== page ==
Somewhere Over the Rainbow, Part 3


Reminders of Christmas were everywhere we went in Asia. The Philippines with its 70 percent professing Catholic population, had baby Jesus, shepherds, wisemen, Mary, Joseph, angels, and stars of Bethlehem everywhere along with Christmas trees, Santas, and snowmen. 


Santas in the Manila airport in the Philippines.

Thailand had lots of lights and Christmas trees, and employees wearing red and white Santa Claus hats. 




Even China had Santa and Christmas trees in airports and places where people shopped to encourage consumer activity, I suppose. 


Santa in the window of a restaurant in Lijiang, China.

The area near the Samran Place in Thailand had six modern, multi-storey, mega-malls, all decorated for Christmas in ways that exceeded the excesses of America. 


Can you imagine six, huge malls pretty much side by side, filled with stores, restaurants, movie theaters, skating rinks, and shoppers? One storefront had a Ferrari and a Lamborghini on display with other luxury cars. 

Outside one mall, there were hundreds of life-sized Snoopy dogs crowded into the plaza, and at night people were posing and taking selfies with each one. It made me claustrophobic trying to get past them all into the relative calm of the mall where we were going to eat in a food court. 



One night, Zinan and I were walking past all of the malls and we we kept stumbling upon photo shoots with models dressed in Christmas themed attire in front of holiday lights and displays. 



We so wanted to get home to the peace and quiet of our hotel room.

The day we left Tain's hometown, we stopped at a market to pick up some foods to take back to Bangkok, and I snapped these two photos of crabs there:


Mini crabs - I guess you eat them whole

Marinated crabs of some sort, guts on display.
We stopped and ate some food that A and Tain could not leave without having eaten, despite the fact that we'd just finished breakfast an hour before. (I know the feeling. When I go to Maine, there's some things I have to eat, even if I'm not hungry, because I can't eat them anywhere else.)


I had a really good glass of Thai iced tea.

The irresistible lat meal in the hometown.

A dropped us off in Bangkok, and we took the skytrain back to our hotel,



and then went to the mall where Tain introduced us to the cheapest Thai food court in town where we could order from a dizzying variety of foods. I ate pad Thai and sticky rice with mango. After our meal, we watched the third installment of the Hobbit, and when we came outside, it was night, but brightly lit.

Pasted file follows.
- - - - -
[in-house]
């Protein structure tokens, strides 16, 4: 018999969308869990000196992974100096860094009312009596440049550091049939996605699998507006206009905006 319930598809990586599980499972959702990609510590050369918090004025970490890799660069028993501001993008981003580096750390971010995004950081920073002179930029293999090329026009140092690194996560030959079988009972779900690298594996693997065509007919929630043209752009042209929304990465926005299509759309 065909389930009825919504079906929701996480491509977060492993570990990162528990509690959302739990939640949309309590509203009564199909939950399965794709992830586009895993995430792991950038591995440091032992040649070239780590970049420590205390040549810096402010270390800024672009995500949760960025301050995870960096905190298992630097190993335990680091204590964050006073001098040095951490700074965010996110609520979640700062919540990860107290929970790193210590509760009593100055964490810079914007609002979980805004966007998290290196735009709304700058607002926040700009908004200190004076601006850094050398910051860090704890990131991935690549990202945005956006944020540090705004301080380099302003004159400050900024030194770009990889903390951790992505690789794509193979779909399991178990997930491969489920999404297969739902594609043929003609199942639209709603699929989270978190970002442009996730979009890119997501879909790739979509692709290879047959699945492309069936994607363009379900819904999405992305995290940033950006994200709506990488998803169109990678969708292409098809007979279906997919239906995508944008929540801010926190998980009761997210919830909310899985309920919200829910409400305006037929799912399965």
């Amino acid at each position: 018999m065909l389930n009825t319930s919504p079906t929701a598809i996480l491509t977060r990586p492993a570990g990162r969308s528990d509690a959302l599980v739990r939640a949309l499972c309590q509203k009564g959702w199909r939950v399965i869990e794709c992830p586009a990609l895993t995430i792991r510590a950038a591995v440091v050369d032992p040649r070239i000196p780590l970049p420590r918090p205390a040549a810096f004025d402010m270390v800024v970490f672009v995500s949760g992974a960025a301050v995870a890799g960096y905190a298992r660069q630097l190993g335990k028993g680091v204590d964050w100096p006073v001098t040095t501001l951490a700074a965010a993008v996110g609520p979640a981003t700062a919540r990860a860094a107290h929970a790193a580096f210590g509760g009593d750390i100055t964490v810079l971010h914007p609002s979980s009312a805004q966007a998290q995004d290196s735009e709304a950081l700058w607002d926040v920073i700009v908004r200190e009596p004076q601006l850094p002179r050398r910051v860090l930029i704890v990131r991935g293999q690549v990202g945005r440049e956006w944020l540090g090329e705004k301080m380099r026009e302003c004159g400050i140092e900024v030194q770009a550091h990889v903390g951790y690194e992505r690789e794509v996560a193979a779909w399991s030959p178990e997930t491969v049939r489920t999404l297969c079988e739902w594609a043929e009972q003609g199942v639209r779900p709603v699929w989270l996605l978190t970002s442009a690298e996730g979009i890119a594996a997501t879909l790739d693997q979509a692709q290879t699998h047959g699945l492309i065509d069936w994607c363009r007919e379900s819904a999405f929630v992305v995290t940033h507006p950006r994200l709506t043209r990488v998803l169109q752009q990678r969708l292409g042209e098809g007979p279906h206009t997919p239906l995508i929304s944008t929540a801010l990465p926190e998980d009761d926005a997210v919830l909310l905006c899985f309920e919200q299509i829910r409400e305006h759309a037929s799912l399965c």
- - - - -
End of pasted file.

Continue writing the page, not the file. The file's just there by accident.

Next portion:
After a night's rest, we decided it was time to show Zinan a few of Bangkok's sights. Tain had seen everything before many times, but Dawn and I, despite our previous trips to Thailand, had only seen some of them. Tain's challenge was to take us to places that the rest of us had never been where he would not be bored. We started with a boat ride down the river.




Next was a visit to a Buddhist temple, just to admire the artwork, not because we're into Buddha, since he's dead and nothing compared to our Lord Jesus Christ, who was very much alive in our hearts that day.







He needs the joy of the Lord, I think.

After our temple photo shoot, we looked for a place to have lunch. Tain's favorite restaurant in the area was no longer there, so he did what he does best - make friends and call friends as we waited.



With a new place in mind, we got into a tuk-tuk and zoomed down the street.


Crammed into the back of the tuk tuk

Motorbikes and street vendors


The restaurant had a view of the water, but our eyes were on the inexpensive, lovely food. Every time we said grace, we were so thankful for the food we ate.







Lunch being over, we wandered briefly through an enormous weekend market, the precursor of the modern shopping mall, where bargains galore can be found.

Zinan wonders if he should buy a coconut too.

This kid was playing an unusual instrument that sounded vaguely like bagpipes. I gave him some money.

Once Dawn made her purchase of nearly a dozen pairs of earrings, we headed back to mega-mall row to see one particular mall where every floor is designed to have the feel of a different country. We visited Paris, Istanbul, London, Tokyo, San Francisco, and Hollywood within the span of a half hour. Strangely, the highlight of each floor is its public restrooms, and people, like us, could be found taking pictures of them.


The Paris bakery bathroom
Welcome to London


The Tube (subway) hallway leading to the bathrooms

Tain calls his mother from London
Istanbul


Istanbul's bathroom



I wonder if sumo wrestlers would fit into these urinal stalls in the Tokyo bathroom?
Hollywood (its bathroom was boring)

San Francisco and the Golden Gate Bridge


When our 'round the world tour ended, we went back to our places of rest, where Dawn prepared and left for Chang Ma to visit her sister and niece for a Christmas family time.

The next day was Sunday, and we were ready for some fellowship with the body of believers at New Vision Baptist Church. Zinan and I met Tain at the Baptist Student Center and took the elevator up to the church. The Baptist Student Center is an outreach ministry. It offers low cost language classes - English, Chinese, Japanese, Korean, and even Thai (for foreigners) - as a means of evangelism. The school has been around for 64 years and is highly respected and very successful in its ministry. Students seeking education find the Lord and become disciples in the church which work hand in hand. With all its years of experience, and the demand for language training, especially English, the ministry is not expanding to other locations in Thailand, using the Baptist Student Center schools to plant churches. Their vision is to win souls and make disciples for Christ, and we found kindred spirits there.